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Who is Bear Grylls?

Malcolm Tatum
Updated May 23, 2024
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Edward Michael Grylls, known to the public as Bear Grylls, is a prominent British author, television presenter, and motivational speaker who is best known for his work with the Discovery Channel series "Man V. Wild: Born Survivor" as well as the series "Escape to the Legion." His television work is well known in both the United Kingdom and the United States, both for his series and for some work in commercials.

Grylls was born on 7 June 1974 and is the son of the late Sir Michael Grylls, a prominent member of the Conservative Party in the United Kingdom. Educated at Eton College, Grylls also attended London University, where he studied for a degree in Hispanic Studies. A veteran of the United Kingdom Special forces, he served as a member of the SAS TA as a Sabre soldier. His military career was cut short in 1996 after an accident left him with a broken spine. During his time in the Special Forces, Grylls received training in a variety of disciplines, among them desert and winter warfare, parachuting, climbing, explosives technology, and combat survival. The skills that Grylls developed during this time helped to prepare him for his later work as an explorer and adventurer.

After spending 12 months in rehabilitation, Grylls launched a career as a celebrated adventurer. One of his first celebrated feats involved scaling Mount Everest. As part of the fanfare that resulted from that event, he appeared in a series of television commercials for Sure® deodorant. The premise of the commercial was based on a comparison of what really makes Grylls sweat (his work as a motivational speaker) to the task of scaling the mountain.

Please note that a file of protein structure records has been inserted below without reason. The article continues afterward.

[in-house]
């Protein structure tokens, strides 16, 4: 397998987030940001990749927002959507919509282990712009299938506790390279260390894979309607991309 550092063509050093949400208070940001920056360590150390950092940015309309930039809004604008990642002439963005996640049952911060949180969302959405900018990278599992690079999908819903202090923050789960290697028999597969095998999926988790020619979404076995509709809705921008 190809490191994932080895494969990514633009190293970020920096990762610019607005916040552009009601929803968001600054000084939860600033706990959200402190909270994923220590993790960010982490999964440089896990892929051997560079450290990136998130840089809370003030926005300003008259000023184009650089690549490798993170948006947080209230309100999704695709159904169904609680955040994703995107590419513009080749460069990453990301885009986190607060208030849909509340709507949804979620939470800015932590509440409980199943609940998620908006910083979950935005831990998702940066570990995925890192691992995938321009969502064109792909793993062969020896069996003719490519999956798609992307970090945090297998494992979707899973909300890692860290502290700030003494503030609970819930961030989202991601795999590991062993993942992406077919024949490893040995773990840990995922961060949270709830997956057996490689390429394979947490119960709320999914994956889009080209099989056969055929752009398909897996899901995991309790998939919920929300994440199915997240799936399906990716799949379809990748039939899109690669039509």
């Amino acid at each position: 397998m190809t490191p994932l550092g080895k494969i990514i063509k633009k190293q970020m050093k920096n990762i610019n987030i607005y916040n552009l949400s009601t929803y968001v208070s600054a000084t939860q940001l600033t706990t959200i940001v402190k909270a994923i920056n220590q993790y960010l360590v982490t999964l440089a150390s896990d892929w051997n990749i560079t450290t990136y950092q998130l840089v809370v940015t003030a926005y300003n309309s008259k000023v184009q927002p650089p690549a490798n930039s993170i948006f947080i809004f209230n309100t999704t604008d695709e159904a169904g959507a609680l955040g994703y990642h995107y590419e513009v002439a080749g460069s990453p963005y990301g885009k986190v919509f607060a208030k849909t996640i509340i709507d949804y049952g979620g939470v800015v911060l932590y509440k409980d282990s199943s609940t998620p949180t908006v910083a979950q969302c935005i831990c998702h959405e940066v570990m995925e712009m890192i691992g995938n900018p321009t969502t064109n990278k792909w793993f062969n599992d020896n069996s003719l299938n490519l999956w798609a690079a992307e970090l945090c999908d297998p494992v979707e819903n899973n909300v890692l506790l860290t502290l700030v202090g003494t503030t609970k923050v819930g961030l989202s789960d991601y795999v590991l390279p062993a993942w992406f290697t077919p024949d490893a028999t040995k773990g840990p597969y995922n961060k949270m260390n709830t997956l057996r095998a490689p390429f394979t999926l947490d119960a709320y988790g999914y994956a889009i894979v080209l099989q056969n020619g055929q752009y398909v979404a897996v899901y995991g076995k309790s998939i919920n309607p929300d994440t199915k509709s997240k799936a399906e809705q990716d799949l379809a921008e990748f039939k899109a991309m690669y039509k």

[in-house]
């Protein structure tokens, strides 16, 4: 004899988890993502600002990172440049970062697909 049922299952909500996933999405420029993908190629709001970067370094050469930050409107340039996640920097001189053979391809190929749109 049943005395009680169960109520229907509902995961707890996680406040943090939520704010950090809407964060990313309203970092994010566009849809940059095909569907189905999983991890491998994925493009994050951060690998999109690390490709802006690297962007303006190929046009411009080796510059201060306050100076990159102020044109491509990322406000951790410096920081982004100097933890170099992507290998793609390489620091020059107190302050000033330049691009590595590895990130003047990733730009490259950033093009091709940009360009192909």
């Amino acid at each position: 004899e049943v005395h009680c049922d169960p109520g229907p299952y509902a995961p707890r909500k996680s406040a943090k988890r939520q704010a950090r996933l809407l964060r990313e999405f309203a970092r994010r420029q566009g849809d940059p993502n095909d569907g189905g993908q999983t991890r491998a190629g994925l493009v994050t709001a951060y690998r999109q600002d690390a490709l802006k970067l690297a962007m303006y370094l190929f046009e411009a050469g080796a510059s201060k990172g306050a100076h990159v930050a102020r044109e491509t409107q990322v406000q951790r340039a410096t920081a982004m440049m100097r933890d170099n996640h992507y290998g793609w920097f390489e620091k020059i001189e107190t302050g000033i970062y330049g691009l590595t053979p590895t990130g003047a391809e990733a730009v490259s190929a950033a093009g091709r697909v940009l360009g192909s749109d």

Grylls’ notoriety led to the project of doing a four part documentary in 2005. Centered around his entry — along with 11 other UK recruits — into the French Foreign Legion, the project was named "Escape to the Legion." The series chronicled the progress of Grylls and the other recruits during the rigorous month long training they endured in the Sahara Desert. Broadcast in the United Kingdom, the series was also picked up by the Military Channel in the United States, providing even more exposure for the adventurer. This project led to the development of "Born Survivor," an eight part documentary that was broadcast on Channel 4 in the United Kingdom, and on the Discovery Channel in such locations as Asia, Africa, and Europe.

The premise of "Born Survivor" placed Bear Grylls in a variety of settings, most of them inhospitable, where he would be called upon to demonstrate how to survive under adverse conditions. A support team, who meet Grylls at a prearranged meeting point at the end of the adventure, monitors his progress. The series was produced for several years and attracted a sizable audience.

Grylls continues to work as a motivational speaker, with projects in both the United Kingdom and the United States. He also writes, with his 2004 offering, Facing the Frozen Ocean, selling well.

PublicPeople is dedicated to providing accurate and trustworthy information. We carefully select reputable sources and employ a rigorous fact-checking process to maintain the highest standards. To learn more about our commitment to accuracy, read our editorial process.
Malcolm Tatum
By Malcolm Tatum
Malcolm Tatum, a former teleconferencing industry professional, followed his passion for trivia, research, and writing to become a full-time freelance writer. He has contributed articles to a variety of print and online publications, including PublicPeople, and his work has also been featured in poetry collections, devotional anthologies, and newspapers. When not writing, Malcolm enjoys collecting vinyl records, following minor league baseball, and cycling.
Discussion Comments
By anon246198 — On Feb 08, 2012

Doesn't mention he was 21 SAS? Don't know where you got that from, but he's always been very clear he wasn't full time SAS. Just read his books. He's mentioned he was in 21 SAS many times.

I really don't get all the hate on him. Ah wait, he's a devout christian. Maybe that's why? He's great and I'll bet everyone who bashes him is just jealous for not having accomplished what he has. As for the Scouts, he is a great role model. And please stop saying he is fake. It is TV! That's supposed not to be real all the time!

Come on, he's just showing what to do when in a survival situation and that's why they sometimes set up things. He's a very decent and friendly guy actually.

By anon244500 — On Feb 01, 2012